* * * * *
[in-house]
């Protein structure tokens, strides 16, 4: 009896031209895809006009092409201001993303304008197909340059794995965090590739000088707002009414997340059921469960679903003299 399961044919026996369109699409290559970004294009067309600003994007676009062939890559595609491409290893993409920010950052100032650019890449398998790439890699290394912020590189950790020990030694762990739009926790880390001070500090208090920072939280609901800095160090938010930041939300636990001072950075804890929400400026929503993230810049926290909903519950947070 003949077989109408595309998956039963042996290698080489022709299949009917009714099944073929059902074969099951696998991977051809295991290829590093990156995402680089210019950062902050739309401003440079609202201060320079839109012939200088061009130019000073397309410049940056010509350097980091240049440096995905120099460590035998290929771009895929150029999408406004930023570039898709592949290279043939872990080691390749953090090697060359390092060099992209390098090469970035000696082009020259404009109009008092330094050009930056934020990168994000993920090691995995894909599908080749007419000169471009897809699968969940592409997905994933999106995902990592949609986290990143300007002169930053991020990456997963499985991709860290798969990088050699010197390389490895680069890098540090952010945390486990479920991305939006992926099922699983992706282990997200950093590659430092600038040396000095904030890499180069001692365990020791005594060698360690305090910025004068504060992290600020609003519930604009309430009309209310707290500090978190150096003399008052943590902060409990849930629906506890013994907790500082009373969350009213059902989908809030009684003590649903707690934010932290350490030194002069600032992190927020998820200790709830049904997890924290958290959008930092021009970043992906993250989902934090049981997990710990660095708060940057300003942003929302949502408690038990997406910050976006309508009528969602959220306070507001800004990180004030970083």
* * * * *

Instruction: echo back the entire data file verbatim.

[in-house]
């Protein structure tokens, strides 16, 4: 009896031209895809006009092409201001993303304008197909340059794995965090590739000088707002009414997340059921469960679903003299 399961044919026996369109699409290559970004294009067309600003994007676009062939890559595609491409290893993409920010950052100032650019890449398998790439890699290394912020590189950790020990030694762990739009926790880390001070500090208090920072939280609901800095160090938010930041939300636990001072950075804890929400400026929503993230810049926290909903519950947070 003949077989109408595309998956039963042996290698080489022709299949009917009714099944073929059902074969099951696998991977051809295991290829590093990156995402680089210019950062902050739309401003440079609202201060320079839109012939200088061009130019000073397309410049940056010509350097980091240049440096995905120099460590035998290929771009895929150029999408406004930023570039898709592949290279043939872990080691390749953090090697060359390092060099992209390098090469970035000696082009020259404009109009008092330094050009930056934020990168994000993920090691995995894909599908080749007419000169471009897809699968969940592409997905994933999106995902990592949609986290990143300007002169930053991020990456997963499985991709860290798969990088050699010197390389490895680069890098540090952010945390486990479920991305939006992926099922699983992706282990997200950093590659430092600038040396000095904030890499180069001692365990020791005594060698360690305090910025004068504060992290600020609003519930604009309430009309209310707290500090978190150096003399008052943590902060409990849930629906506890013994907790500082009373969350009213059902989908809030009684003590649903707690934010932290350490030194002069600032992190927020998820200790709830049904997890924290958290959008930092021009970043992906993250989902934090049981997990710990660095708060940057300003942003929302949502408690038990997406910050976006309508009528969602959220306070507001800004990180004030970083």